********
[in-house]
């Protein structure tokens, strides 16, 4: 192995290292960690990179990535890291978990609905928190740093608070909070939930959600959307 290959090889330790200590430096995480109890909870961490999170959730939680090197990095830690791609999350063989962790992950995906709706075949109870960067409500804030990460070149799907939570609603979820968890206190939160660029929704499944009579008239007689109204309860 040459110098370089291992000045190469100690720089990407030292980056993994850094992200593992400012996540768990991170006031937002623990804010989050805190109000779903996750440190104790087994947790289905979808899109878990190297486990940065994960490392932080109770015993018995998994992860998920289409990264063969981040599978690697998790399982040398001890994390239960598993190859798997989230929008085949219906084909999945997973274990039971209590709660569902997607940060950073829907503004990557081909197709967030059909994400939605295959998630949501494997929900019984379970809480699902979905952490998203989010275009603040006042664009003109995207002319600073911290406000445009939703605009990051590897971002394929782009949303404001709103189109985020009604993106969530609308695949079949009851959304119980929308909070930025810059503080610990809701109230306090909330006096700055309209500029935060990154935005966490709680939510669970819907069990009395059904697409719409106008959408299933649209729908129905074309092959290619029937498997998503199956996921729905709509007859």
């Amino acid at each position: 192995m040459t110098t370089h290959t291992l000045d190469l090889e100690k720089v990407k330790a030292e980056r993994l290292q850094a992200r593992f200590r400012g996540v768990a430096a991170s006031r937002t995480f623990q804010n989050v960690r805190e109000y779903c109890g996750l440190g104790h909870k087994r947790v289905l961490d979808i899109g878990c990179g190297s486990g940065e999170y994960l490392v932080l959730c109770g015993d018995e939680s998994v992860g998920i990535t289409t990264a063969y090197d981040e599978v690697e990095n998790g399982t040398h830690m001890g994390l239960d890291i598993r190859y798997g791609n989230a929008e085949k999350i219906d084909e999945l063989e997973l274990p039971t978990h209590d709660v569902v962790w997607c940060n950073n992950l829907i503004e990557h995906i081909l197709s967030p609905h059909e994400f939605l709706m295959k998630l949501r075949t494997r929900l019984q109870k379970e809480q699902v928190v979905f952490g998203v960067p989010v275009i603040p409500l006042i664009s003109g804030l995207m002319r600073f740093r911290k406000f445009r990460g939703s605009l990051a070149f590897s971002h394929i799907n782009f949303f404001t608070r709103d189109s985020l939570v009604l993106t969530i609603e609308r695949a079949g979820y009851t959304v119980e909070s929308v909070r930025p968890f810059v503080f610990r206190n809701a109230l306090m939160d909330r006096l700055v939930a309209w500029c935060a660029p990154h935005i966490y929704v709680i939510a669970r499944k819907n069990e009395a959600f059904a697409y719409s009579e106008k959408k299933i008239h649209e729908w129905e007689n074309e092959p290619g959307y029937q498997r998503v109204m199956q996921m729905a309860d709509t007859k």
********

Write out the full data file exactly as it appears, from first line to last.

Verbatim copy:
[in-house]
């Protein structure tokens, strides 16, 4: 192995290292960690990179990535890291978990609905928190740093608070909070939930959600959307 290959090889330790200590430096995480109890909870961490999170959730939680090197990095830690791609999350063989962790992950995906709706075949109870960067409500804030990460070149799907939570609603979820968890206190939160660029929704499944009579008239007689109204309860 040459110098370089291992000045190469100690720089990407030292980056993994850094992200593992400012996540768990991170006031937002623990804010989050805190109000779903996750440190104790087994947790289905979808899109878990190297486990940065994960490392932080109770015993018995998994992860998920289409990264063969981040599978690697998790399982040398001890994390239960598993190859798997989230929008085949219906084909999945997973274990039971209590709660569902997607940060950073829907503004990557081909197709967030059909994400939605295959998630949501494997929900019984379970809480699902979905952490998203989010275009603040006042664009003109995207002319600073911290406000445009939703605009990051590897971002394929782009949303404001709103189109985020009604993106969530609308695949079949009851959304119980929308909070930025810059503080610990809701109230306090909330006096700055309209500029935060990154935005966490709680939510669970819907069990009395059904697409719409106008959408299933649209729908129905074309092959290619029937498997998503199956996921729905709509007859």
């Amino acid at each position: 192995m040459t110098t370089h290959t291992l000045d190469l090889e100690k720089v990407k330790a030292e980056r993994l290292q850094a992200r593992f200590r400012g996540v768990a430096a991170s006031r937002t995480f623990q804010n989050v960690r805190e109000y779903c109890g996750l440190g104790h909870k087994r947790v289905l961490d979808i899109g878990c990179g190297s486990g940065e999170y994960l490392v932080l959730c109770g015993d018995e939680s998994v992860g998920i990535t289409t990264a063969y090197d981040e599978v690697e990095n998790g399982t040398h830690m001890g994390l239960d890291i598993r190859y798997g791609n989230a929008e085949k999350i219906d084909e999945l063989e997973l274990p039971t978990h209590d709660v569902v962790w997607c940060n950073n992950l829907i503004e990557h995906i081909l197709s967030p609905h059909e994400f939605l709706m295959k998630l949501r075949t494997r929900l019984q109870k379970e809480q699902v928190v979905f952490g998203v960067p989010v275009i603040p409500l006042i664009s003109g804030l995207m002319r600073f740093r911290k406000f445009r990460g939703s605009l990051a070149f590897s971002h394929i799907n782009f949303f404001t608070r709103d189109s985020l939570v009604l993106t969530i609603e609308r695949a079949g979820y009851t959304v119980e909070s929308v909070r930025p968890f810059v503080f610990r206190n809701a109230l306090m939160d909330r006096l700055v939930a309209w500029c935060a660029p990154h935005i966490y929704v709680i939510a669970r499944k819907n069990e009395a959600f059904a697409y719409s009579e106008k959408k299933i008239h649209e729908w129905e007689n074309e092959p290619g959307y029937q498997r998503v109204m199956q996921m729905a309860d709509t007859k």